Bring on the 2010 Hawaiian International Billfish Tournament (HIBT) !!

This is Jon Schwartz welcoming you to the official blog of the 2010 Hawaiian International Billfish Tournament! The HIBT is one of the oldest, grandest, and most prestigious fishing tournaments in the world. Anglers from all corners of the globe gather on Hawaii's fabled Kona Coast, the "Land of the Giants," to fish for Pacific Blue Marlin that can grow to 2000 pounds. These are the fish of legend, and Kona is the world's ultimate blue marlin battleground.
Captain Marlin Parker, one of the world's top captains and a big game fishing legend who has landed blue marlin over 1400 pounds, fought one in Kona that he estimated well over 1600 pounds for over 23 hours.  I've seen experienced anglers put to the limits of their endurance after 3 and 4 hour fights (see below pic), so I can't imagine what it was like for 23!
Indeed, the potential for hooking massive fish in azure blue, calm waters, sometimes within a mile of shore, is what attracts such an international, faithful contingent of contestants.
There's no guarantee that you'll hook a huge fish, but as soon as you motor offshore and reach deep blue water (which can be a mere several hundred yards from shore!) a monster can strike at any time. Some of the world's best captains, including Parker, Guy Terwilliger, and Gene Vanderhoek, call Kona home, and they've all learned the hard way that they need to be prepared for "Godzilla" every time they leave the harbor.

Thousand pound marlin- known as "granders"- have been landed in almost every month of the year in Kona.
To that end they only use the heaviest tackle, lest they be caught, as Vanderhoek puts it, "with their pants down." In fact, I interviewed Marlin Parker about the 23 hour marathon fight, and he told me that when dawn broke the next morning, he dove in to see if the heavy leader line that was attached to the fish was in danger of breaking. I've dove in with a few marlin myself (for photos like this one below), but nothing nearly as large, so I was curious about his experience with such a leviathan.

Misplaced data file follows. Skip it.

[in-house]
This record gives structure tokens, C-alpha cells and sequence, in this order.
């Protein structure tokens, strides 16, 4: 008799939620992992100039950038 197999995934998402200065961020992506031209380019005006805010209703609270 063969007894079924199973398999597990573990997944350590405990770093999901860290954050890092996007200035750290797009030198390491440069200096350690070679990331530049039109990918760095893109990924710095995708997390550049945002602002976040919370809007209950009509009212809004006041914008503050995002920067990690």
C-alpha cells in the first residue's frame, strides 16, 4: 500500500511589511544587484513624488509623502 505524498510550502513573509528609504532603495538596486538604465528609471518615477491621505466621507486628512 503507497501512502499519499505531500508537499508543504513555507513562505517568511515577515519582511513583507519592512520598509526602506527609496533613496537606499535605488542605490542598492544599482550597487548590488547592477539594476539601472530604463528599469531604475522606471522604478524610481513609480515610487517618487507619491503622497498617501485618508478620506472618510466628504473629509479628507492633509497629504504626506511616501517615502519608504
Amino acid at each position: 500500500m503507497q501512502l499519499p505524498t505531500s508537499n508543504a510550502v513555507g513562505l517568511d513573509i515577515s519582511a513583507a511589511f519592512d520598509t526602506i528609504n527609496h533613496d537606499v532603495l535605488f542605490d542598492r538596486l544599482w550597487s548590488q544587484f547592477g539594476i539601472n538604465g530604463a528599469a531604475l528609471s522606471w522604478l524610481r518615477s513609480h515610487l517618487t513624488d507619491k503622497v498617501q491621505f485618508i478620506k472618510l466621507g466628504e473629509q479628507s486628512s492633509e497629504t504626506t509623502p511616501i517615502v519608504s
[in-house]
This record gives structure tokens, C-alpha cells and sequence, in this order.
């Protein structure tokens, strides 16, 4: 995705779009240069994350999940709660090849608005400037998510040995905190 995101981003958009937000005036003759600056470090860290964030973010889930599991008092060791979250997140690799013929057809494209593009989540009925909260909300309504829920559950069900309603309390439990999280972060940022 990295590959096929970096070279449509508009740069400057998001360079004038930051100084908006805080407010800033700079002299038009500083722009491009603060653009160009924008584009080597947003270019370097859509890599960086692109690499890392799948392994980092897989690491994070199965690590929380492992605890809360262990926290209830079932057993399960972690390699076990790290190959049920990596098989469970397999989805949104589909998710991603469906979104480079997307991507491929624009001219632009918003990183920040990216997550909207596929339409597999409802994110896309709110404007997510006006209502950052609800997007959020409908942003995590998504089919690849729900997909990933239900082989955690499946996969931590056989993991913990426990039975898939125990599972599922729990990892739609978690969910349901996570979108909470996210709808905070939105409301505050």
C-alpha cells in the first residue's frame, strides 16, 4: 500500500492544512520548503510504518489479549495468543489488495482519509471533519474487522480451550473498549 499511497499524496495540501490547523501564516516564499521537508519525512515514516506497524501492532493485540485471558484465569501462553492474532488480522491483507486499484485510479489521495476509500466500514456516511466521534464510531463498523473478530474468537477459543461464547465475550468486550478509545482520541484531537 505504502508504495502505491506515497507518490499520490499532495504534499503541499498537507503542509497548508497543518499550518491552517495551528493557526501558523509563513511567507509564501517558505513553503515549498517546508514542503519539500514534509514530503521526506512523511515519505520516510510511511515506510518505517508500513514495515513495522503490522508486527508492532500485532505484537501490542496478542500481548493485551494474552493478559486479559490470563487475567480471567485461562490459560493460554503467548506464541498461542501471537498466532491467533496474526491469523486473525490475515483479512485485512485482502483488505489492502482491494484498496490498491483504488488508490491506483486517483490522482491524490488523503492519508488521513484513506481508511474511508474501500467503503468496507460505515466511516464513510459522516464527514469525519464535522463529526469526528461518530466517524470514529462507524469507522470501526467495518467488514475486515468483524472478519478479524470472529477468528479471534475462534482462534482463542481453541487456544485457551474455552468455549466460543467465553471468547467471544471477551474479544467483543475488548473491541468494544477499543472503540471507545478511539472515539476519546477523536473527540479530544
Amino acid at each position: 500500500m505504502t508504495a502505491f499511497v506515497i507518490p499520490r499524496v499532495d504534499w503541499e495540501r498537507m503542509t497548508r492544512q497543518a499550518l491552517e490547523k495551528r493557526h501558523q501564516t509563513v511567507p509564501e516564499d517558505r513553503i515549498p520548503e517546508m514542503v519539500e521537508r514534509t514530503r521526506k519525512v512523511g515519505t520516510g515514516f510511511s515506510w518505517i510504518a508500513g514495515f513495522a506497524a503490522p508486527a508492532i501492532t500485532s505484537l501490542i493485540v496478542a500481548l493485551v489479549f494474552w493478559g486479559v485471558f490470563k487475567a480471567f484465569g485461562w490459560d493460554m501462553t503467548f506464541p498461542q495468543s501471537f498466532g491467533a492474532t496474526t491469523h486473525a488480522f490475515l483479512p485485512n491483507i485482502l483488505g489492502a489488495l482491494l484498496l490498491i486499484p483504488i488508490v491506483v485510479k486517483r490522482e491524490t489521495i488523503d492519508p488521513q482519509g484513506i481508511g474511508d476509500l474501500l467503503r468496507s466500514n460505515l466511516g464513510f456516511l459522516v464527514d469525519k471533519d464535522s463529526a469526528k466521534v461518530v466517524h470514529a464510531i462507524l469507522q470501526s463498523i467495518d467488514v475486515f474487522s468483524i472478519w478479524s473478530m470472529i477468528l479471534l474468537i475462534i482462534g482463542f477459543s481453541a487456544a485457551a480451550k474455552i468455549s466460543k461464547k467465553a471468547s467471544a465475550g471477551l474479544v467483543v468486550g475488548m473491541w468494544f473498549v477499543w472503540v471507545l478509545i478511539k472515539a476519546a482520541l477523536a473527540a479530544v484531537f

"What was the fish doing 18 hours into the fight when you dove in?" I asked.  He replied with a grin, "Pretty much anything it wanted !" What an understatement! I guess it was like putting a lasso on Kong Kong and asking if it cramped his style.
Big game sportfishing finds many of it's roots in Hawaii, and if you want to read about the history of sportfishing and the birth of the HIBT, check out the article I wrote about it here: HIBT: Fishing for Giant Marlin in Kona, Hawaii.  One of the tournament's founders, Peter Fithian, still presides over the HIBT. This will be his 51st year at the tournament's helm , and I look forward to meeting up with him and "talking story", as they say in Hawaii.

Check in in a few hours; I'll be adding a lot of content about last year's HIBT, explaining the significance of the tournament, what it's like for the anglers, what type of equipment they use, the type of fish they hook (blue marlin are the targeted species but there's plenty of other fish that they encounter), how they fight them, how they release most of them and why they keep a few, and what the local scene is like in Kona during the HIBT.
Once I arrive in Kona on Friday, I'll be your on the ground photojournalist, uploading exciting content onto this blog, Jon Schwartz's HIBT Fishing Blog on a daily basis. I'll be in the press boat every day chasing after the boats that are hooked up to fish in hopes of witnessing wild big game fishing action and landing "the shot". After the day is done I'll sit down at my laptop with a plate full of wings and a club soda and enter the day's juiciest tidbits for your reading and viewing pleasure. Don't forget, all along the way you can also catch detailed information about the tournament at the Offical HIBT Website
Here's a shot I got from last year's HIBT:

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